Want to do RRI a favour? Ditch the concept!  

Written by Emad Yaghmaei, Mika Nieminen, Alexandra Yaghil and Konstantina Varlami

21 April 2024

RRI (Responsible Research and Innovation) is a concept that the European Commission has widely promoted in its research initiatives over the past decade, and yet, it flies under the radar as another abstract EU jargony term. We get it: RRI is a fluffy acronym which hides the essential ideas it stands for.   

So, our somewhat paradoxical, advice here is: if you want to talk about and promote the implementation of RRI, do not talk about RRI!  

Many organisations out there already implement RRI principles without knowing it, or rather without calling it such. Hence, there might not be a need to focus on RRI as an idea but rather on what it entails, highlighting existing practices and extending its potential.  

Focus on the ‘what’  

Communicating with and convincing the media, businesses and other stakeholders is not only essential to a general understanding of scientific research, but it should also be the core of research and innovation (R&I). We encourage you to invite your audience to think about cross-cutting principles that should be part of the innovation process – and not as an afterthought! These issues are familiar: ethics, education, gender equality, open access, governance, and public engagement. There are other aspects of RRI that are known scientific principles which are worth refocusing on including anticipation, reflection, openness & transparency, responsiveness, and inclusion.  

Currently, RRI “in practice” is closely connected to social and environmental sustainability, technology ethics, and corporate social responsibility (CSR). For instance, the discussion about ethics in AI includes a number of aspects which can be found in the RRI principles, albeit not named as RRI ones, such as anticipation or transparency. Principles of inclusion and diversity are further examples of widely spread concepts that are covered by RRI. It is by using known principles such as these that you can be better understood.   

Naturally, not all the aspects of RRI are equally important in every context, but you should be able to identify and discuss what are the most relevant ones in each case. Importantly, there are usually various societal values involved, and trade-offs may also be needed between contradictory values.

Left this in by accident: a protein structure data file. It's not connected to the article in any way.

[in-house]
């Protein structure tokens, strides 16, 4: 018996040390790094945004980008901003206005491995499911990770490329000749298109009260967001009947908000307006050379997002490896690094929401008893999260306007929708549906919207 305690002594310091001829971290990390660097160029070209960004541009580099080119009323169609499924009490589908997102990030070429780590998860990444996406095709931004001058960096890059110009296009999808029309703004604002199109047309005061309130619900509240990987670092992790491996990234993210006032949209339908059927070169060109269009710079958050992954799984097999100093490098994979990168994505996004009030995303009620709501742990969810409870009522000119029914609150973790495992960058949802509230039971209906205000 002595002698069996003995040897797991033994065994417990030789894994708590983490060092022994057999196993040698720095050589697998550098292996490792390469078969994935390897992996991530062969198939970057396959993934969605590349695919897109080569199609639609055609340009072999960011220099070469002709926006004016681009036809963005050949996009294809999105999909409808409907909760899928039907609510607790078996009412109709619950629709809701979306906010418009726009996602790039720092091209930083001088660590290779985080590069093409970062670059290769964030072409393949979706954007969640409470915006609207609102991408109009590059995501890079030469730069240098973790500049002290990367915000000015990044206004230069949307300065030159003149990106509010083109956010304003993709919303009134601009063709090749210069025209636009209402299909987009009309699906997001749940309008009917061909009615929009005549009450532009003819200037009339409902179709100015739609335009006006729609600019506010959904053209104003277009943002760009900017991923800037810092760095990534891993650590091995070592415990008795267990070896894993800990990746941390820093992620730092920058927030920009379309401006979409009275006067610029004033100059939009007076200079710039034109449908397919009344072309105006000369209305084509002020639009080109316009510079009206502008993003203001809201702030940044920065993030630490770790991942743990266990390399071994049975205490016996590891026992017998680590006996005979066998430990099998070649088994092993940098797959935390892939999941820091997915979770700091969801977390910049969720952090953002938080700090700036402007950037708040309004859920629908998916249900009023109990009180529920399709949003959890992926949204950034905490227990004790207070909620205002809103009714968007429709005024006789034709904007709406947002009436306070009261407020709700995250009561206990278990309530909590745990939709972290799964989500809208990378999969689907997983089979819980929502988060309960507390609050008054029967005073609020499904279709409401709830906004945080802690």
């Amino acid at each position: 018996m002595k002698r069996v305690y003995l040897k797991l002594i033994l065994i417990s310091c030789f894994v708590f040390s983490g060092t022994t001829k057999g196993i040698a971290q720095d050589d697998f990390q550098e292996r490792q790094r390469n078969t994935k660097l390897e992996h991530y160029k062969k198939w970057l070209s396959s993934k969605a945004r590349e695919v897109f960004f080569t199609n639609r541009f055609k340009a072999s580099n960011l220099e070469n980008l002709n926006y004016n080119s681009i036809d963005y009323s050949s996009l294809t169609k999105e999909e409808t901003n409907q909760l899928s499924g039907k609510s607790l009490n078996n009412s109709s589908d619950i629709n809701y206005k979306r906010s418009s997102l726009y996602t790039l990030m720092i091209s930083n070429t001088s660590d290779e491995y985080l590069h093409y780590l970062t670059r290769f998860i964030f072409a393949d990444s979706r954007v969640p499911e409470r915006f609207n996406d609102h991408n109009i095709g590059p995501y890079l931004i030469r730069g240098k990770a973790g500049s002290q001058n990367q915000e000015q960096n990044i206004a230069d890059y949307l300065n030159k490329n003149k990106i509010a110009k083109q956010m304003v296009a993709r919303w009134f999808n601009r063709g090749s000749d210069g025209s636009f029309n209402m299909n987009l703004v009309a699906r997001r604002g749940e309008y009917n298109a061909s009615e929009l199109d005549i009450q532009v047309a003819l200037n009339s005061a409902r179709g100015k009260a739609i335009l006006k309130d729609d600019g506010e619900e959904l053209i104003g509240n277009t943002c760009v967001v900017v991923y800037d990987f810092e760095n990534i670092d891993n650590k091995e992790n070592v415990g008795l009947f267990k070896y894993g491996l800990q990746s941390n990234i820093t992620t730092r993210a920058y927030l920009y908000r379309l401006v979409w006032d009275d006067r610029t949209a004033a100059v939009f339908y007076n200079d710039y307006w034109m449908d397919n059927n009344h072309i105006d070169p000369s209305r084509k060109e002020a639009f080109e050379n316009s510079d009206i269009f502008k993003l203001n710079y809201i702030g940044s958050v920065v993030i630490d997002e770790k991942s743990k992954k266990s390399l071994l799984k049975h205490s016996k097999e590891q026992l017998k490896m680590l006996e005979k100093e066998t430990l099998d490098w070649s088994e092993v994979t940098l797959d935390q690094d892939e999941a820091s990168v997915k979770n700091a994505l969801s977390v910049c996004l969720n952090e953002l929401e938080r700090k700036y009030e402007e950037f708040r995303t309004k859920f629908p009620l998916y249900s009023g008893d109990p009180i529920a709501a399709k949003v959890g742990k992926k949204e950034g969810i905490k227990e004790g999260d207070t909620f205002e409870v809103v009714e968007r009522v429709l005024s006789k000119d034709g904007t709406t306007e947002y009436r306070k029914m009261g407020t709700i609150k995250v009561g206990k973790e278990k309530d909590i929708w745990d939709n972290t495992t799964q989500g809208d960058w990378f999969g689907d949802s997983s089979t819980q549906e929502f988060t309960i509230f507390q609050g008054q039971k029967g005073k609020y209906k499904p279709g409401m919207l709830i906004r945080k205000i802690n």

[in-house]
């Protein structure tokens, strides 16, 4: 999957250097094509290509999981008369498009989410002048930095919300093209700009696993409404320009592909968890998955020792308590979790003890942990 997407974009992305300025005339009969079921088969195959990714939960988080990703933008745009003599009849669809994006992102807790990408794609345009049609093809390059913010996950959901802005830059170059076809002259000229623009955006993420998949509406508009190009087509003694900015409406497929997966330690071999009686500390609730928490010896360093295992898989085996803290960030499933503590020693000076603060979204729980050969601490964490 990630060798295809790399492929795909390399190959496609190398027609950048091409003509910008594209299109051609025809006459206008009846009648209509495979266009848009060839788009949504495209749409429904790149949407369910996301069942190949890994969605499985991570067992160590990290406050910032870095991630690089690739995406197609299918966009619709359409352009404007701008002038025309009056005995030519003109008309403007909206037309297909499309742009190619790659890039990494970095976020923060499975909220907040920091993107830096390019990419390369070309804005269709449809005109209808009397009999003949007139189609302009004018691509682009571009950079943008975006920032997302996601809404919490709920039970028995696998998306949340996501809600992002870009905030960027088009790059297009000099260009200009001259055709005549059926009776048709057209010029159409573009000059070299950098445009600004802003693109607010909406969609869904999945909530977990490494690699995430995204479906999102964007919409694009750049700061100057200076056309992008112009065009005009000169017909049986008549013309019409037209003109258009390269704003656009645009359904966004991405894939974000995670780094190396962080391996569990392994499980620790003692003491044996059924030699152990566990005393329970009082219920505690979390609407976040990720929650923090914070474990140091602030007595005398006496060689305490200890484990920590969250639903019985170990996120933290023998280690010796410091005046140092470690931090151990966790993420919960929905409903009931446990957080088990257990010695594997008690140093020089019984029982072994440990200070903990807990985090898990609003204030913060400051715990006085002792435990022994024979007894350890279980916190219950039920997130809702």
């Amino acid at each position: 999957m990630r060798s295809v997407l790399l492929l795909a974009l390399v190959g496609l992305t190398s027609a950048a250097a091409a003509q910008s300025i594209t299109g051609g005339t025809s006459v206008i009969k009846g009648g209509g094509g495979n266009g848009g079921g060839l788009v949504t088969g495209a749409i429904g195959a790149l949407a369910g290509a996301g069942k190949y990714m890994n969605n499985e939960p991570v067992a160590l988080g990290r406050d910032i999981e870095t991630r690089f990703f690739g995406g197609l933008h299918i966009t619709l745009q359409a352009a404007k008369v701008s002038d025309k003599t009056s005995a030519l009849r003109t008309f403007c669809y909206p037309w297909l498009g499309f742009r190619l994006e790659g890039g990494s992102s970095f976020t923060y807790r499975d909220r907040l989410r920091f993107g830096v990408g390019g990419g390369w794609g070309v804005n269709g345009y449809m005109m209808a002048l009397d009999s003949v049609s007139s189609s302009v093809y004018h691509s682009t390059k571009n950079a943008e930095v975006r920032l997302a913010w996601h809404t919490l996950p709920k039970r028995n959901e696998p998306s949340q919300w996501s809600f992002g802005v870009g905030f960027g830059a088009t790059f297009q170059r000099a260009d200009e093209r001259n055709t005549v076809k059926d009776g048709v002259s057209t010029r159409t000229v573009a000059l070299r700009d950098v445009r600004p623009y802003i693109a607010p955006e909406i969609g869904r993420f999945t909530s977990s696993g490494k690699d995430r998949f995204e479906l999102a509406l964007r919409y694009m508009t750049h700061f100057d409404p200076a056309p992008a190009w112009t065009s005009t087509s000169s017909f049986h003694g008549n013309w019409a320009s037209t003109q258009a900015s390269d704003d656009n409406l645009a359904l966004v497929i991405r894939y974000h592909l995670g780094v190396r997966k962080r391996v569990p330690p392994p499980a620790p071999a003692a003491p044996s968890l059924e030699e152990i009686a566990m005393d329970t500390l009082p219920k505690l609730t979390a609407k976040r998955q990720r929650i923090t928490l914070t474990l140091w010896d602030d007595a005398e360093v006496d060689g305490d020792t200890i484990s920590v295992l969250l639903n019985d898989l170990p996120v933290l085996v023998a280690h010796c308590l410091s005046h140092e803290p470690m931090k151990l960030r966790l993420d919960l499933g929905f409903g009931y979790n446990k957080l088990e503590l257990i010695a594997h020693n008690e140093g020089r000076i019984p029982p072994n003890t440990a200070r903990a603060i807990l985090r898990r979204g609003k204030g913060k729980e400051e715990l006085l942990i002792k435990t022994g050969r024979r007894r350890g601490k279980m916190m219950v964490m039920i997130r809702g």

Tell a story!  

Picture a science lab. Do you imagine more women or men working in it? Are they old or young? Are they engaging end-users of their product? Are they imagining all the types of impact it may have on society?  

With these kinds of questions, you will raise awareness of the potential cumulative unforeseen effects that new technologies can have and help your audience to think ahead. You will also encourage your listeners to reflect on the deep interrelation between R&I and society – the driving idea behind the emergence of “RRI” as a concept. By telling a story or asking simple questions, you can concretely show that these relations are immensely complex, and that R&I has an impact on not only researchers and their funders, but also policymakers and citizens.   

Stories have tremendous power. Organisations change as the stories we tell of them change. These stories and what they say about organisational values and practices influence us. So, what if we changed these stories so that ethical considerations and inclusive practices become essential parts of organisational self-understanding? In doing so, we would be able to change practices towards more responsible ones.   

Deconstructing Bias in Research  

It is often difficult to understand one’s own biases and preconceptions about a subject of research. There is growing evidence that making research more transparent and its results more replicable will actually improve the quality of the research itself and its accessibility to a larger audience. As a result, the correction of potential mistakes becomes easier, and the acceptability of innovations is more likely as their impacts have been discussed beforehand.   

With this type of evidence, you can then encourage businesses and research teams to adopt active transparency and reflective internal procedures, foster stakeholder engagement, and take into consideration public opinion about the direction chosen for the research. And, by doing that, you would be promoting RRI principles without calling it as such!  

Keen to see a full story of applied RRI that does not talk jargon? Click & watch here.     

And for our tips on how to apply RRI principles at a regional level, check out the TETRRIS project website here.  

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